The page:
Last Dance

Quelle demoiselle the man next to me says. He

keeps the rhythm with one hand, taps his foot.

Want to dance? he asks me. I quake

with passion unspooling.

No, I say, I don’t dance, don’t

think, don’t blink.

I take a sip of tipple to the music.

Are you here for me?

dapple my hips and smile.

Let’s ride the pony, the Appaloosa, the

stallion I say, let’s play the beast

with two backs. He says, do you want to pavane waltz

rhumba with me, I will

dip you trip you. Kiss you. We Spanish

flu flamingo, Malaysian gavotte tie the knot, Viennese cakewalk.

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Going to the Show

Every minute I was sixteen

I rode the clattered noisome

subway to see whatever

foreign film played on Bleeker

Street. That’s when I loved this man

twice my age old, Louis was his name, we

watched French movies:

he said he understood them, I don’t know.

Last year in Marienbad was his

favorite, beautiful

aristocrats gliding through gardens

and corridors like a dream,

women with much makeup whispering secrets

maybe, hard to be sure, probably just

talking to the cat. No popcorn or jujubes

for sale only espresso in a little cups.

I smoked Gauloises and kissed Louis

In the virgin dark.

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Roadside Flora

What unusual willowy wheat-like stalks

I exclaimed from the car, stop let’s pick some dig some

Let’s plant them at home, graceful reeds with slanty

drooping heads, lithe and lyrical, let’s put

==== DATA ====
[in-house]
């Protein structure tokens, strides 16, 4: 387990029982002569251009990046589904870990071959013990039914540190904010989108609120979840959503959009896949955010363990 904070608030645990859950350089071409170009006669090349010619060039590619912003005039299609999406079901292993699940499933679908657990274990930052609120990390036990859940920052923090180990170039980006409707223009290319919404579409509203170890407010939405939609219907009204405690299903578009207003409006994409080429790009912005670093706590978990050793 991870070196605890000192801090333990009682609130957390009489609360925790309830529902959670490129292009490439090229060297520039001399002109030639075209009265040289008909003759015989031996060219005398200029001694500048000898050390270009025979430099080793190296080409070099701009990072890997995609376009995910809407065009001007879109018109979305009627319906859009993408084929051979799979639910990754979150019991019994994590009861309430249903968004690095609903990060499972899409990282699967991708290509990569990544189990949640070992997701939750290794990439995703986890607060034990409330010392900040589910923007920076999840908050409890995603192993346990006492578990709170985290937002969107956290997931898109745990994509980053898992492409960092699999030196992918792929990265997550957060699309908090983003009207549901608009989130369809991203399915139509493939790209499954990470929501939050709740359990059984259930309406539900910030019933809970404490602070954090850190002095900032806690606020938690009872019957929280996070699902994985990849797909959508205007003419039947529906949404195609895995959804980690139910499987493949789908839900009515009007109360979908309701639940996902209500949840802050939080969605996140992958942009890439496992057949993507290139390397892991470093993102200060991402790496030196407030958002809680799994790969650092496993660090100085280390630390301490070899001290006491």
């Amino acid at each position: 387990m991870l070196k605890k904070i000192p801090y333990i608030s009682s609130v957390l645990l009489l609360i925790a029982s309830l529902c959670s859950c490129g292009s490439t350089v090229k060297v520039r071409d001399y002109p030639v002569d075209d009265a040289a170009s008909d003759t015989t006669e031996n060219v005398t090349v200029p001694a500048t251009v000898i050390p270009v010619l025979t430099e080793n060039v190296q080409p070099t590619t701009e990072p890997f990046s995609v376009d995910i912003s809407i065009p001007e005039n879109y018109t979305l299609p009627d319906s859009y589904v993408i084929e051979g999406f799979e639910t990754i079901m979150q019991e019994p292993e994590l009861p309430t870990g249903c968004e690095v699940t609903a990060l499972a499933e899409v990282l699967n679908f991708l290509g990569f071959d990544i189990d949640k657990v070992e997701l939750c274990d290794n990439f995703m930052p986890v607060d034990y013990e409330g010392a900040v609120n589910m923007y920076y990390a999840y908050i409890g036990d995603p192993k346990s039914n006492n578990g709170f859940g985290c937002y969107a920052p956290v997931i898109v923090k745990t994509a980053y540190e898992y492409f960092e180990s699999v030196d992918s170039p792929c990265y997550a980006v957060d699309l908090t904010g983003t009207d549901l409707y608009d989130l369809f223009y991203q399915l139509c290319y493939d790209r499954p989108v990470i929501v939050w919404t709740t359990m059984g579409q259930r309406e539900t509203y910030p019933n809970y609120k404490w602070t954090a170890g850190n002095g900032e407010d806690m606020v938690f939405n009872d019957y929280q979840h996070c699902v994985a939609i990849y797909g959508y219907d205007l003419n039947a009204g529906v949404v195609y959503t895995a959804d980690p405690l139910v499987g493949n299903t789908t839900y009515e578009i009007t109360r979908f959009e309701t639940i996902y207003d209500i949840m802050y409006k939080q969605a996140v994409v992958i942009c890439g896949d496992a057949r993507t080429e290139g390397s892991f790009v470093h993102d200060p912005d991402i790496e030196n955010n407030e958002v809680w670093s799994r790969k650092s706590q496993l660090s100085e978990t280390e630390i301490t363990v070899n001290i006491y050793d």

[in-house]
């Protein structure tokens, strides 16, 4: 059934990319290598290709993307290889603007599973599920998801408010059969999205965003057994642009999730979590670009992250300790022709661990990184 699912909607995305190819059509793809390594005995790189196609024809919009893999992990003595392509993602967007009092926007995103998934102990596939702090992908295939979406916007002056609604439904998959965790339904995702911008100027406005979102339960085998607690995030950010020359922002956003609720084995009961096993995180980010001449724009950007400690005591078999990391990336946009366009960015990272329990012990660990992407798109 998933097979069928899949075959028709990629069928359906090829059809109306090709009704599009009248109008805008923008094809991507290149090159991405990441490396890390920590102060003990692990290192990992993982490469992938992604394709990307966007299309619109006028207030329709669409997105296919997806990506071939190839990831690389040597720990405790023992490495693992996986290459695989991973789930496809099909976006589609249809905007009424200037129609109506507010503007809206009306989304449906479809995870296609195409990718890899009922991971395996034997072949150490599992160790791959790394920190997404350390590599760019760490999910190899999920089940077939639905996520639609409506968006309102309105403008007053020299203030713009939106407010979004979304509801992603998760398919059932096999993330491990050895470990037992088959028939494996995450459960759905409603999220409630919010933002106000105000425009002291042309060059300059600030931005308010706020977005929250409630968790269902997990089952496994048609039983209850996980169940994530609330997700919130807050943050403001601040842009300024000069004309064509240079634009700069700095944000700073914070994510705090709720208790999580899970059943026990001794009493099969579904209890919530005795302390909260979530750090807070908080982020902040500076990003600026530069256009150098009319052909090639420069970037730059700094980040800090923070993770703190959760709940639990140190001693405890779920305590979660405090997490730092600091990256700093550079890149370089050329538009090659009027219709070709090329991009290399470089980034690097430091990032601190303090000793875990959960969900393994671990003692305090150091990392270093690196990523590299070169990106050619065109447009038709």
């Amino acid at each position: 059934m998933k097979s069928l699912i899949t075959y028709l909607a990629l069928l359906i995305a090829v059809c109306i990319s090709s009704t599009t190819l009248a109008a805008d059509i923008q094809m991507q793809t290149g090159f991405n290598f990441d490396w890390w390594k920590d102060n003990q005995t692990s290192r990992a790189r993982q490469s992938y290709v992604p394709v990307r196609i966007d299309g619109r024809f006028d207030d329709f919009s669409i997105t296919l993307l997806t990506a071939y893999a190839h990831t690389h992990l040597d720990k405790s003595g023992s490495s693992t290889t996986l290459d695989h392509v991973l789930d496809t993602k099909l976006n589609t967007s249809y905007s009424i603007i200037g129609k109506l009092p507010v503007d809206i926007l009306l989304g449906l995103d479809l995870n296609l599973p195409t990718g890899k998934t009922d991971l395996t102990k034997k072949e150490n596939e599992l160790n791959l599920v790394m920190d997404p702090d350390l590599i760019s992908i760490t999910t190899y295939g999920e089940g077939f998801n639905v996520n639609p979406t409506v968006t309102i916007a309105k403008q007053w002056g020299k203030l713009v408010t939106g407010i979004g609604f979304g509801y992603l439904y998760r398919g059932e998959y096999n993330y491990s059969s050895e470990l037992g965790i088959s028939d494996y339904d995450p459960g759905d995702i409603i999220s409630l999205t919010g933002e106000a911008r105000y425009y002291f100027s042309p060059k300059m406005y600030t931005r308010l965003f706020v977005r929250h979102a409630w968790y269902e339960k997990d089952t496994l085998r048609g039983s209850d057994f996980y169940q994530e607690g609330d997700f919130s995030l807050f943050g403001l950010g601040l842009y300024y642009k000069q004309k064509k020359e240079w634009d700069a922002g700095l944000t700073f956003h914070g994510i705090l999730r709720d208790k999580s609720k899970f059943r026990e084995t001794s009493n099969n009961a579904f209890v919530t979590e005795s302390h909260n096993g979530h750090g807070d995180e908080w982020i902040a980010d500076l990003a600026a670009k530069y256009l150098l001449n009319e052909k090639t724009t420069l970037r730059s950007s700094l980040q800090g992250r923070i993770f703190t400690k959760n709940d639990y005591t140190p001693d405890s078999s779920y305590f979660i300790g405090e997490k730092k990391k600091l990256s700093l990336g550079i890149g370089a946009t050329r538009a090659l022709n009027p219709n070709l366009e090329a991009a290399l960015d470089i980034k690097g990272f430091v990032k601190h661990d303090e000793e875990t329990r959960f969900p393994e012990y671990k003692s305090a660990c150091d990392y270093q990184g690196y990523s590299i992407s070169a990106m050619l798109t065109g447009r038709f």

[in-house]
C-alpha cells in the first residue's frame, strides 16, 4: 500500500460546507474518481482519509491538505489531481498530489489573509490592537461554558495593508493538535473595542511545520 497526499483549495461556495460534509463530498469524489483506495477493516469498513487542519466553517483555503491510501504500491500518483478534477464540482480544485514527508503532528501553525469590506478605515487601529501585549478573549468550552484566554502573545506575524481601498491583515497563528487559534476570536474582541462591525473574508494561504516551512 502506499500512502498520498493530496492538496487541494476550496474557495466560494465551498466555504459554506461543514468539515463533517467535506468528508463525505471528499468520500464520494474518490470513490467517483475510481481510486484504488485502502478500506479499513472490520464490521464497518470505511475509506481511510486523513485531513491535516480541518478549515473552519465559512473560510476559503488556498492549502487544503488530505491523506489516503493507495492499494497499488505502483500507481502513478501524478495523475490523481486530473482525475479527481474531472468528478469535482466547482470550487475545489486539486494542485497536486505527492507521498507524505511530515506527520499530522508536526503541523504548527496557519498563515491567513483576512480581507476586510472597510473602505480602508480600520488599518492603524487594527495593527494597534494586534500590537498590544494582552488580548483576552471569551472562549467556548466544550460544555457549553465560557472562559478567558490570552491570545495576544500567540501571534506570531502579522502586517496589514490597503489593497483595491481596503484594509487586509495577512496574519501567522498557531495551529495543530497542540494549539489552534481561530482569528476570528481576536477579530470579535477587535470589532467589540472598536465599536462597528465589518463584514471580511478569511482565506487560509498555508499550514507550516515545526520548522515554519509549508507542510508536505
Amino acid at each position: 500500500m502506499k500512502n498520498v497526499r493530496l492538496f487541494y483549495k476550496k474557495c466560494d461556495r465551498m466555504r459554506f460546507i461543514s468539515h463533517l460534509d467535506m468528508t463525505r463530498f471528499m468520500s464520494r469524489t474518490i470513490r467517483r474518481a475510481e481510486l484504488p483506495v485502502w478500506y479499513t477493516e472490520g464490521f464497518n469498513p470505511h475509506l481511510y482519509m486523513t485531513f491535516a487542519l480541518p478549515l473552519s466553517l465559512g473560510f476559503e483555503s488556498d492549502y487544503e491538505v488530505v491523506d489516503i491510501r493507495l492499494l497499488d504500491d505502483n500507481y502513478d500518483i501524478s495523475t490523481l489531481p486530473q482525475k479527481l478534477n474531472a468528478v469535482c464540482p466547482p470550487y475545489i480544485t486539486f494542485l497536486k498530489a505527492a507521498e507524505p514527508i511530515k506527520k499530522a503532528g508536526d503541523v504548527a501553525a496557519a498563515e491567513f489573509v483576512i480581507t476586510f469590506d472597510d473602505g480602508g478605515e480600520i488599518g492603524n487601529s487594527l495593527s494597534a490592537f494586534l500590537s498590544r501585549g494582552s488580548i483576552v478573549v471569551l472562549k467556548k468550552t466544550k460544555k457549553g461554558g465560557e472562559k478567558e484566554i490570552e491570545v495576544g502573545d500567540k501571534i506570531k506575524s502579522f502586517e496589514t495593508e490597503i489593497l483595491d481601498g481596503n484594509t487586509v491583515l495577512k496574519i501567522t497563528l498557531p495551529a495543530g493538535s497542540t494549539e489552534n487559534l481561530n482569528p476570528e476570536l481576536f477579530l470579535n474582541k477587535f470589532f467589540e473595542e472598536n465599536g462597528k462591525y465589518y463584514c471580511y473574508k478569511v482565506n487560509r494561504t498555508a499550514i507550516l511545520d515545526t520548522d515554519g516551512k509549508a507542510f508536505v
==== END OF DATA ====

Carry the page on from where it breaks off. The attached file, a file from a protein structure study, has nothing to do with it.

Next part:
them in a vase. I wonder what they are called, exotic like desperados.

I skipped across the ditch, took out my clasp knife

Cut dozens of six foot stems and clutched them close.

Aren’t they lovely I asked

my husband agreed

Let’s figure out what they are he queried

Let’s research, investigate, plumb wells of information

Of course I answered, enchanted by his enthusiasm so

We poured over guides of grasses of roadside growings

I found them I shouted

a treasure hunter in a jungle Shangri La, reading

They are phragmites an invasive malignant

grass unwanted unwelcome in this great country

Oh no I said tearing fearing encroaching weeds, so

Gathered up all the stems not one fragment fell upon our

Soil, and tossed the foragings of foreign matter into the trash, bash

Said there you alien things, you had the worst of origins.

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I Ate Too Much

sushi tonight

stomach is big like Buddha

mind is Confucius

feet have wiggly Taoisms

fingers full of Parable

Holy moly

I ate Talmud rolls

stopped with saucies

more than dozens.

a Come to Jesus

Dharma karma so much

sushi moment.

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Me, Writing as My Husband’s Ex-Wife

Dear Karl,

I thought I could

wait it out until you returned home from

Basic training on leave I think they call it

but I cannot live in America

one more minute

and anyway I do not think I love you anymore.

I am going back

to Copenhagen next week.

I never want to see you again. Please

do not try to contact me. This

marriage was a so very big mistake. I

am an artist not a wife and

I feel afraid in such alien country.

I am sorry you just had my name

tattooed on your arm.

Best wishes, Marianne

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My Dreams Are Gloomy

I’d rather have

pedestrian ones my husband

just dismantles greasy engines

reassembles them in his sleep.